UNCG Campus Weekly

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75 years of “art of the now” on display at WAM

102616feature_artofthenow1 “Decade by Decade: Art Acquired in Its Time,” a new exhibition at the Weatherspoon, presents “art of the now” from each decade since the museum opened in 1941.

Curated by Elaine Gustafson, the exhibition is quintessential to the Weatherspoon Art Museum. The museum’s founder, Gregory Ivy, always advocated for “art of the now,” so that UNCG and the Greensboro community could experience art that was truly of their time.

All the pieces featured in this current exhibition entered the collection shortly after being produced, which means they hadn’t been vetted by critics and art historians. Sometimes these works were made by very young artists and the Weatherspoon was the first museum to ever purchase their work.

102616feature_artofthenow2Gustafson notes that with timing like that, “you’re really taking a chance.” Art collected in this manner has a big payoff, however—when an artist experiences a great career after the museum has acquired their early works, it’s very gratifying for a museum to have supported their career and to have those works in their collection. Collections that feature “art of the now” supports the Weatherspoon’s mission as a teaching museum, not only because it exposes viewers to the newest types of creations and styles but also because fine art students can identify with work that’s featured, and see that, as Gustafson says, “the work they are producing is also worthy of being in a collection.”

Among the many notable pieces, “Decade by Decade” includes (Annie) Elizabeth Beall’s “Bus Station” (1943), Alexander Calder’s mobile, “Yellow Sail,” (1951), Lee Lozano’s “Clash” (1965), Philip Pearlstein’s “Female Model in Red Robe on Wrought Iron Bench (1972), Nancy Grossman’s “A” (1981), Robert Colescott’s “A Visit from Uncle Charlie” (1995), Amy Cutler’s “Saddlebacked” (2002) and Ursula von Rydingsvard’s “Spoon-Ladle” (2011).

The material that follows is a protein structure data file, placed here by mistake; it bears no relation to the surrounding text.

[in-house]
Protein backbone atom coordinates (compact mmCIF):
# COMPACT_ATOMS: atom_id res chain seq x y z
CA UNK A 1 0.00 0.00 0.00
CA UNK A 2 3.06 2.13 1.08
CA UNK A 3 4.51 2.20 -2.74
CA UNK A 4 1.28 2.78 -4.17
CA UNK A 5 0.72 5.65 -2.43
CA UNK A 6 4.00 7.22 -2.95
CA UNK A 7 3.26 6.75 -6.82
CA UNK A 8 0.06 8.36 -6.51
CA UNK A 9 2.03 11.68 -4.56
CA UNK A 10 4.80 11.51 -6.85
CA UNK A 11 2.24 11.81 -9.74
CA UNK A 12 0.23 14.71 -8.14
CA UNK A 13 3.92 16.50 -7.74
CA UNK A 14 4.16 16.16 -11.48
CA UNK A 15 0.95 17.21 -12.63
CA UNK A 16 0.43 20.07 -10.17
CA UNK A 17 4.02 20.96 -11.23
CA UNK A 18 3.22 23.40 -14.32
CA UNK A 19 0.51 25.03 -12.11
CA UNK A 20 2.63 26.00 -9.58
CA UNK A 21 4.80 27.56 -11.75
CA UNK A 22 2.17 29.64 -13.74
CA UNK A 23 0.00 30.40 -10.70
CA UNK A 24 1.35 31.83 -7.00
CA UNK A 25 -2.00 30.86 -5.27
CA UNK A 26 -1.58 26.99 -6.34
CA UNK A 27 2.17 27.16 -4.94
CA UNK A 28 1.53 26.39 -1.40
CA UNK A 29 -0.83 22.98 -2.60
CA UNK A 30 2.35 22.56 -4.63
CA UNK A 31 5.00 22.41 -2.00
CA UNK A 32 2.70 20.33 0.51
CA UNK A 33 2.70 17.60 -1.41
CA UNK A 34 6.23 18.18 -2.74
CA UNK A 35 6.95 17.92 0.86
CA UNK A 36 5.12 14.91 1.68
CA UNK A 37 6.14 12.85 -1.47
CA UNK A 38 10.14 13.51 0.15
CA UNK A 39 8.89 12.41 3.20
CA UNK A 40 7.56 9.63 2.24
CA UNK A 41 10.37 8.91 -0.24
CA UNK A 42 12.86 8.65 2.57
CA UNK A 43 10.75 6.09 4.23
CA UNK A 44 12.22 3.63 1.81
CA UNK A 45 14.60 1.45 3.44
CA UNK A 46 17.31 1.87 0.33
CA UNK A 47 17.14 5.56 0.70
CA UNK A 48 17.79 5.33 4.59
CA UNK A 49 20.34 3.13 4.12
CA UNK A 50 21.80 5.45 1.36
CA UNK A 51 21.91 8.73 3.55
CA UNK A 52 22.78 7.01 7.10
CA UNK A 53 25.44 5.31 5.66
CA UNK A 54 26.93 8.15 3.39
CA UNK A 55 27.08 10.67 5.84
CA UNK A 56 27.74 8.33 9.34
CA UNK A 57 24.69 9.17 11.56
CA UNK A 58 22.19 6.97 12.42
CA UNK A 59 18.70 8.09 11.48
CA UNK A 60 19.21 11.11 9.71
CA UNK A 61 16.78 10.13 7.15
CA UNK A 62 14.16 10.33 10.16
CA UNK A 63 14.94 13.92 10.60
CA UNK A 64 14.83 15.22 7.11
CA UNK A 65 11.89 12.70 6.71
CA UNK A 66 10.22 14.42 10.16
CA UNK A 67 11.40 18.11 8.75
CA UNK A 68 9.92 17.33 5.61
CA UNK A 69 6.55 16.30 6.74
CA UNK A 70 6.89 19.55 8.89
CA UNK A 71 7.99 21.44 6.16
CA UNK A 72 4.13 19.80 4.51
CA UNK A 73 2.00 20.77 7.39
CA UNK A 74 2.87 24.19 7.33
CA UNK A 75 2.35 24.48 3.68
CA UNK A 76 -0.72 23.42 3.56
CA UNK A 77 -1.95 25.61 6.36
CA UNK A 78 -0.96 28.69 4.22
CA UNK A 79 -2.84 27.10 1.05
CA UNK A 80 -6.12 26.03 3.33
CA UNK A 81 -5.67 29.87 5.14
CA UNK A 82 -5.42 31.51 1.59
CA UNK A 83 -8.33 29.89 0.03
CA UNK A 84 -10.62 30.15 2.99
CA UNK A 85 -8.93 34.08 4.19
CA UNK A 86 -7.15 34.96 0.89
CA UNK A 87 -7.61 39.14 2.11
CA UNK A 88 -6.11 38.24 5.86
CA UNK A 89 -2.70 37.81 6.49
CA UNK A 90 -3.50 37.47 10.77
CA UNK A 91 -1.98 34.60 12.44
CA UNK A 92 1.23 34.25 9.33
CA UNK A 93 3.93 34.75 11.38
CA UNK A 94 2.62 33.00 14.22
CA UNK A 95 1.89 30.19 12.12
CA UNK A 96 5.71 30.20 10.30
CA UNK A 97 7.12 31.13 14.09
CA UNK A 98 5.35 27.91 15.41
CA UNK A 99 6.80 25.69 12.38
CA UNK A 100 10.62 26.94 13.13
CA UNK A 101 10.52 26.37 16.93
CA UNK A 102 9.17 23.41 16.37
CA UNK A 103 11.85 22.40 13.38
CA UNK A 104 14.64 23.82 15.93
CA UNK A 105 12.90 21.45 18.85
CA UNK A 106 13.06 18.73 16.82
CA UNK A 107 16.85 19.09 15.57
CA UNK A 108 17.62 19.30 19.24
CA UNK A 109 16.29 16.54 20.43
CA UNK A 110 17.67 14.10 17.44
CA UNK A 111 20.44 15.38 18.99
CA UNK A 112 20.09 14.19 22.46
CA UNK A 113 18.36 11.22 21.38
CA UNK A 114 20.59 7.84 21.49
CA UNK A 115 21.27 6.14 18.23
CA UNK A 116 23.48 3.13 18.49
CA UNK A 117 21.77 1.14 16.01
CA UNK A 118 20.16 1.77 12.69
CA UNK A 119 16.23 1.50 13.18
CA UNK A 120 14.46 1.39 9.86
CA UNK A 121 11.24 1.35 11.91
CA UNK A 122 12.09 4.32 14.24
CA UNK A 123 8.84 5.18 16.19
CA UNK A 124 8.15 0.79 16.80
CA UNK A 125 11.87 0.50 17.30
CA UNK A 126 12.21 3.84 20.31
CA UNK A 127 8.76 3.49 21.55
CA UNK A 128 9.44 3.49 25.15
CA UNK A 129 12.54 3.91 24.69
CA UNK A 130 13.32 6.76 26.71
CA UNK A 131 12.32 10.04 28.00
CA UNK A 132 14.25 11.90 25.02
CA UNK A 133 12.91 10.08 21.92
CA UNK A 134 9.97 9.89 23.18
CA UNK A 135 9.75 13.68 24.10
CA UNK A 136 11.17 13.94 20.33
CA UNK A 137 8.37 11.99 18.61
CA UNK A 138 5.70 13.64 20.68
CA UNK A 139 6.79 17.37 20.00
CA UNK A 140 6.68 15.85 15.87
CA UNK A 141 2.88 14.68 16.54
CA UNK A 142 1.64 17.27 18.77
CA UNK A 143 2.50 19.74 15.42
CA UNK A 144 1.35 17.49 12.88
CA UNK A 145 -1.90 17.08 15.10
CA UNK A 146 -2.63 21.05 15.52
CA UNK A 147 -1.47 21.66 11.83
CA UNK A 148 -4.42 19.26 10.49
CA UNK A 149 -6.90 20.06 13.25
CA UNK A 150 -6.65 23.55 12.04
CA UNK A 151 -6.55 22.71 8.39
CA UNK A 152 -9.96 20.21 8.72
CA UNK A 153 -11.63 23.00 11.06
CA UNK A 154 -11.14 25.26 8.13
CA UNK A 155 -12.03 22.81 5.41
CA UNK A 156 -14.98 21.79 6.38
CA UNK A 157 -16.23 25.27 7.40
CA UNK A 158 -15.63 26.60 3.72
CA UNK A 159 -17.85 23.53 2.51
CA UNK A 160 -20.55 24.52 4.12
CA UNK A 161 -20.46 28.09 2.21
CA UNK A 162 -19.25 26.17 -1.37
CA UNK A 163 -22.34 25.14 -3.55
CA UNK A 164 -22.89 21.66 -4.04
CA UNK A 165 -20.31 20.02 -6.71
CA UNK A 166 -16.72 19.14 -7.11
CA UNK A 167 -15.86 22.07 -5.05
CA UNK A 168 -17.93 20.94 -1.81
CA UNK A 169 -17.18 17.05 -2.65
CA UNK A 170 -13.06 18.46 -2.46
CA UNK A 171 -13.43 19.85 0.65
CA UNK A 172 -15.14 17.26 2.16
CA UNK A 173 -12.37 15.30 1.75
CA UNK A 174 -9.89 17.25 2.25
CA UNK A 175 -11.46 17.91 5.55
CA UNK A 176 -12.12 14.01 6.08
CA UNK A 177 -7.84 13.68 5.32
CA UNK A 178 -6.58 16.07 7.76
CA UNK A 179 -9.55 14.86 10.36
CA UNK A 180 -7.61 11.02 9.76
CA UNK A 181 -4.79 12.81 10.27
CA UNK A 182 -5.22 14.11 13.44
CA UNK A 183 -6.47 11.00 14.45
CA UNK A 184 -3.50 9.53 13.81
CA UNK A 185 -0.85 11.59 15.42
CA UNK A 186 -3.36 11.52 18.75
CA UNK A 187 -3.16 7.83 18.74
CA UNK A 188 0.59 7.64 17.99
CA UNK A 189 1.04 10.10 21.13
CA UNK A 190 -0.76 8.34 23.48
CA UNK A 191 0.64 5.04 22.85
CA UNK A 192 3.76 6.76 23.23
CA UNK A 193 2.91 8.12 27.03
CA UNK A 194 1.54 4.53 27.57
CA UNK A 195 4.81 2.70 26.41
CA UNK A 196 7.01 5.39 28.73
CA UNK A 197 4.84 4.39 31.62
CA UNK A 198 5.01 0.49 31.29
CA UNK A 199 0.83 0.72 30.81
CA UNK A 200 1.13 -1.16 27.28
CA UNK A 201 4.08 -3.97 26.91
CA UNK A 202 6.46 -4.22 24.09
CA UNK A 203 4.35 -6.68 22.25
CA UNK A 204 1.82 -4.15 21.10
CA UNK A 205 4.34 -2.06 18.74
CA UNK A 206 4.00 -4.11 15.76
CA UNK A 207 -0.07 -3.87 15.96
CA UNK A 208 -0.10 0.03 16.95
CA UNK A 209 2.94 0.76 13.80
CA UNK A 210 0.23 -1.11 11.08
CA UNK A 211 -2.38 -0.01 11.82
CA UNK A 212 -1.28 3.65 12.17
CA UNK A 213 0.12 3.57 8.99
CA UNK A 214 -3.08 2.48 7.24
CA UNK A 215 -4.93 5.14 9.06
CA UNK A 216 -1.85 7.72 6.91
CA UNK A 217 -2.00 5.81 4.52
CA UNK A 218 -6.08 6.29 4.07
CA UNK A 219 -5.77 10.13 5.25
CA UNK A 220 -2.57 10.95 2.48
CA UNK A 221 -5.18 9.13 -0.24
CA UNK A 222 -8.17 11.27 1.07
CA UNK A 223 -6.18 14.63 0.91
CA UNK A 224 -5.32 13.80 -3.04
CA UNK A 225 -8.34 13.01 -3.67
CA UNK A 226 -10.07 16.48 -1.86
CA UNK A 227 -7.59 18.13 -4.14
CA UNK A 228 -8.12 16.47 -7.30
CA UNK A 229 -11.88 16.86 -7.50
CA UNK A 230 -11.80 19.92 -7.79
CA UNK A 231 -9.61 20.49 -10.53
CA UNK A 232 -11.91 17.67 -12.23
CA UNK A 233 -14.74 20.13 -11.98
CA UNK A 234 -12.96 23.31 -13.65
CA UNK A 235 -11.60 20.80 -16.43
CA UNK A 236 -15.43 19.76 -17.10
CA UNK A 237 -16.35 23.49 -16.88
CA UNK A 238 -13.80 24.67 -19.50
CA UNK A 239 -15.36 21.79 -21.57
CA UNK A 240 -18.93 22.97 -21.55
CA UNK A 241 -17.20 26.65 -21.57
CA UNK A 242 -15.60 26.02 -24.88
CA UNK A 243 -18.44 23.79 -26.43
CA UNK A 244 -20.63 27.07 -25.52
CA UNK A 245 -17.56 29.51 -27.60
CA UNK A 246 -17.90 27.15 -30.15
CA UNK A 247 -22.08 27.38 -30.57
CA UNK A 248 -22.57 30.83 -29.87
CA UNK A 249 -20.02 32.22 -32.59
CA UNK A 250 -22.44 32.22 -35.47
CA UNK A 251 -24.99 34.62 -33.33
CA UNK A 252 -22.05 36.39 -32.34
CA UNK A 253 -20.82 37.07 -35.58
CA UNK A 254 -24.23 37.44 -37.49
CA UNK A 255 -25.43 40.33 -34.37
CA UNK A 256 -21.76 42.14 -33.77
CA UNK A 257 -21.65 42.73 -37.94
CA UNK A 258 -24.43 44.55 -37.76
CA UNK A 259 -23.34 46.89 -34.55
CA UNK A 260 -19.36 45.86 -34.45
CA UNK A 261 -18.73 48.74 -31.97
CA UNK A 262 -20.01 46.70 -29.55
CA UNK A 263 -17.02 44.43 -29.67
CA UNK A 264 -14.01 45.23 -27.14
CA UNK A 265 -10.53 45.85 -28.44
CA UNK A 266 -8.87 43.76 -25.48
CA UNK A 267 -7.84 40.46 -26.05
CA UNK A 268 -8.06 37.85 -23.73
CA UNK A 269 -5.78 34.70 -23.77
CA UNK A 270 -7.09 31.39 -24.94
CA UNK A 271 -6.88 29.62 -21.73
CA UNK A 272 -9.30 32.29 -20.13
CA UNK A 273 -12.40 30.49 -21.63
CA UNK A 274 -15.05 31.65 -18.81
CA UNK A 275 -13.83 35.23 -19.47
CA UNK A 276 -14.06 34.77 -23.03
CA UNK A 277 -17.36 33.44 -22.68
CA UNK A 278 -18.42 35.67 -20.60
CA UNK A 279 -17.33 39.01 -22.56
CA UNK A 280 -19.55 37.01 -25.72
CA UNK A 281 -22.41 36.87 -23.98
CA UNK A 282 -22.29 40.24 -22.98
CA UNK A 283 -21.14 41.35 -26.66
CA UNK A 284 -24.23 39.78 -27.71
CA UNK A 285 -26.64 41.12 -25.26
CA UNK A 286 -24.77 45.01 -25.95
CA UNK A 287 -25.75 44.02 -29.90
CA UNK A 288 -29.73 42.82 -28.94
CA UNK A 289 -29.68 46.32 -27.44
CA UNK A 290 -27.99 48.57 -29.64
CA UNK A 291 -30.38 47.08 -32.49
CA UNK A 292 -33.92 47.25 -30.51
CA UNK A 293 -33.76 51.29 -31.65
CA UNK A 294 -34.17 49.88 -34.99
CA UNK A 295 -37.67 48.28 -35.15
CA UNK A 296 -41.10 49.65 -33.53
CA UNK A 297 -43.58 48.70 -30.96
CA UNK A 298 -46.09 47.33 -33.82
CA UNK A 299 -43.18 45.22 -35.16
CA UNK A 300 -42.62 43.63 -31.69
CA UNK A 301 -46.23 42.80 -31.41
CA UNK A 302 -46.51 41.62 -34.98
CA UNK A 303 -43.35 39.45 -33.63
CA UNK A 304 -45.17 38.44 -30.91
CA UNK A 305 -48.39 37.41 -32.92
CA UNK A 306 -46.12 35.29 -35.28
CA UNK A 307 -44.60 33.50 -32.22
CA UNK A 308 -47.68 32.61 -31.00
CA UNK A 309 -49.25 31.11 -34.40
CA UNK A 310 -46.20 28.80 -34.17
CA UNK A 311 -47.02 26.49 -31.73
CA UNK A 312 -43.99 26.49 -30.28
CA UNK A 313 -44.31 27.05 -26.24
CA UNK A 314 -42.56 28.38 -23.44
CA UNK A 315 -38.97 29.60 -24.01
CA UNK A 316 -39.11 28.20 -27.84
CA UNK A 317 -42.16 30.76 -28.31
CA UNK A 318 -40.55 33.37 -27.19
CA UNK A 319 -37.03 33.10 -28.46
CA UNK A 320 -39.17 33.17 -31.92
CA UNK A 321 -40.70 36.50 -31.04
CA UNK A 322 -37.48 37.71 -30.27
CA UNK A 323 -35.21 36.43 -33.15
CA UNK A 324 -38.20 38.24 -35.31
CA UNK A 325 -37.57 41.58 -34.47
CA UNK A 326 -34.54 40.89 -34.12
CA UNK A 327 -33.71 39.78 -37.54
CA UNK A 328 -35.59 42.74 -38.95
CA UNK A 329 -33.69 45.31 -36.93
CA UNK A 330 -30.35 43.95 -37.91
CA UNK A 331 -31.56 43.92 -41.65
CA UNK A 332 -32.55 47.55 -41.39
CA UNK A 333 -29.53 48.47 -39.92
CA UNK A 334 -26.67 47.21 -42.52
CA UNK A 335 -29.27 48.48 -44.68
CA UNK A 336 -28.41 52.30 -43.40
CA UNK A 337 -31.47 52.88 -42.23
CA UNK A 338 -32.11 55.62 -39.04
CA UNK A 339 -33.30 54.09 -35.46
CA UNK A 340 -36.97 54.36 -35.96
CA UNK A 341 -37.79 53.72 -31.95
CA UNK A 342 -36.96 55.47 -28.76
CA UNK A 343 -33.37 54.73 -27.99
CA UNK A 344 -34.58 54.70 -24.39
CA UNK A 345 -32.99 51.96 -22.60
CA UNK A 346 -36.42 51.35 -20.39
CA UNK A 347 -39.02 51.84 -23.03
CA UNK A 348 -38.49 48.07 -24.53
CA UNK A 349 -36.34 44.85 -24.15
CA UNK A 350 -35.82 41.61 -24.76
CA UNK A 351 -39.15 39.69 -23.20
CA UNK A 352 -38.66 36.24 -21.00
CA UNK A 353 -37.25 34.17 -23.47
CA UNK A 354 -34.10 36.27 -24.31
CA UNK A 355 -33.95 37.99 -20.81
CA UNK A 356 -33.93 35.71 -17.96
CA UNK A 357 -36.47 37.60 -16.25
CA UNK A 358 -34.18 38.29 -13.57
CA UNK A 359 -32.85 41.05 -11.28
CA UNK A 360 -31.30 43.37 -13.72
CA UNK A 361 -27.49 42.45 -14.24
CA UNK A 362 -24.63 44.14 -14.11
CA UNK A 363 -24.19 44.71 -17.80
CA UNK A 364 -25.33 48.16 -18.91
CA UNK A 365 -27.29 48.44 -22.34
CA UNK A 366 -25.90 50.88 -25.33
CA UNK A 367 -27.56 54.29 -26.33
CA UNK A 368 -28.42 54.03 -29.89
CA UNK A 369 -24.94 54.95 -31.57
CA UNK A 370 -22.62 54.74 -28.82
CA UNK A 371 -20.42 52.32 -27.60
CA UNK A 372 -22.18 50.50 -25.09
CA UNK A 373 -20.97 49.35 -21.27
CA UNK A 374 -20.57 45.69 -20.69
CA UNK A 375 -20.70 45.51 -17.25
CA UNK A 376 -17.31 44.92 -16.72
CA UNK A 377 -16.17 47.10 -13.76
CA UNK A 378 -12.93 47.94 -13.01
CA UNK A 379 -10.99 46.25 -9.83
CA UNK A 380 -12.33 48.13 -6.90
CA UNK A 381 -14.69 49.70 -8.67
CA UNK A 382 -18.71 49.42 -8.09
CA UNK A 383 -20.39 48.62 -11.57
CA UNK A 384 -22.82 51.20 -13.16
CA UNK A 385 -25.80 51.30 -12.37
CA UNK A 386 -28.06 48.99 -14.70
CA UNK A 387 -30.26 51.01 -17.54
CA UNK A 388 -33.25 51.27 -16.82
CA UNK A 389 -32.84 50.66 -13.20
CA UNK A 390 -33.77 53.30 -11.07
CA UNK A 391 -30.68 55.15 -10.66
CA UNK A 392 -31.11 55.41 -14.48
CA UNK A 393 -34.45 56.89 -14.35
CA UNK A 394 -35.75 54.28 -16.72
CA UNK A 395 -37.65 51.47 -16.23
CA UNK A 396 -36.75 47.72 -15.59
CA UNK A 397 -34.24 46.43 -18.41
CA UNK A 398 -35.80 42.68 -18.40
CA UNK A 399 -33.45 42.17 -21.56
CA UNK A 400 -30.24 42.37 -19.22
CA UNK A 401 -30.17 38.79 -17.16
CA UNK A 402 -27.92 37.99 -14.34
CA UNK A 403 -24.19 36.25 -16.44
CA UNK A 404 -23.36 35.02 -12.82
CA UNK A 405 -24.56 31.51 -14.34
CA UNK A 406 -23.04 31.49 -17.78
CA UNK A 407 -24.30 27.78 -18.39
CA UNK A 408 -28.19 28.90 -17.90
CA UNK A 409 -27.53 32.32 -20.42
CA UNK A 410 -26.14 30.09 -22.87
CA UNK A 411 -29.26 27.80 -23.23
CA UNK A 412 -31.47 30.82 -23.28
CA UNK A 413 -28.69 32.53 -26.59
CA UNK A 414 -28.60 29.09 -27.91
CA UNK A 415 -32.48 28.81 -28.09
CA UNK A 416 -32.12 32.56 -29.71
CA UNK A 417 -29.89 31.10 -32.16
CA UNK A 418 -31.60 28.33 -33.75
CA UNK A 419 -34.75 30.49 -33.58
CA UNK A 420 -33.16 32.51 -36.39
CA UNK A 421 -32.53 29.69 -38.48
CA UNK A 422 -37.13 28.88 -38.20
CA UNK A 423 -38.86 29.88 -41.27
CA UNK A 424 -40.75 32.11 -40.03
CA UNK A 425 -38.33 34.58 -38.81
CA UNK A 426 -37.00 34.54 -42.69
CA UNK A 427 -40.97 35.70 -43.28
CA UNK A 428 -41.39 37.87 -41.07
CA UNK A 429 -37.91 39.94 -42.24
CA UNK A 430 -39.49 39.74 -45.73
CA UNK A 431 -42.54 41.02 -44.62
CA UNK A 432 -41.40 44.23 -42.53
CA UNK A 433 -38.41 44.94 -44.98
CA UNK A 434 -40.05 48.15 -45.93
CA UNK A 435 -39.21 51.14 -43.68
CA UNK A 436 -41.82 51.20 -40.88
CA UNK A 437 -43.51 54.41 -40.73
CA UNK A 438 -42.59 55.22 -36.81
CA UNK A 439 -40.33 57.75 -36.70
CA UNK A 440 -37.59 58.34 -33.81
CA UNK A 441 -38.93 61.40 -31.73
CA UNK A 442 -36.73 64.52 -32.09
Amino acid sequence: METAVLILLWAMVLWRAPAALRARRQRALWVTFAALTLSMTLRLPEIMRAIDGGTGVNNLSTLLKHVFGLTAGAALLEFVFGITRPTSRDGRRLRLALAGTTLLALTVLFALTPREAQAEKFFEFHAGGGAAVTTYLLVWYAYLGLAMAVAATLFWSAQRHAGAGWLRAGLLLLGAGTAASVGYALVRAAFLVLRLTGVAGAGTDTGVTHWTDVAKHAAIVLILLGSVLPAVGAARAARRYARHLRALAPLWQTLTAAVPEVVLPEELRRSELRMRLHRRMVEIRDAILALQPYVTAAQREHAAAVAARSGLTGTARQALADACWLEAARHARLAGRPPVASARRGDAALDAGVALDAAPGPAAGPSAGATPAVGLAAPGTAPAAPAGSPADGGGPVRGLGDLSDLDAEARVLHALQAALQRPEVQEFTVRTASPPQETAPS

“It’s a very select idea of the history of art in the last half of the twentieth and the twenty-first century,” Gustafson says, and adds that it shows “constant tension between abstraction and figuration.”  These are works that could be featured in top museums in New York City or L.A., but instead they’re available to UNCG and the Greensboro community, thanks to the Weatherspoon curators, staff and donors.

“Decade by Decade” runs through December 23. The museum is open Tuesday, Wednesday and Friday 10 a.m. -5 p.m., Thursday 10 a.m.- 9 p.m., and Saturday and Sunday 1 p.m.-5 p.m.

On Nov. 3 at 6:30 p.m., enjoy a screening of a documentary about one of most widely known artists in Decade by Decade, Eva Hesse, with a Q and A with the filmmaker.

By Susan Kirby-Smith

Visual: Curator Elaine Gustafson, before exhibition opened. Visual at top: “Out of Body,” Shinique Smith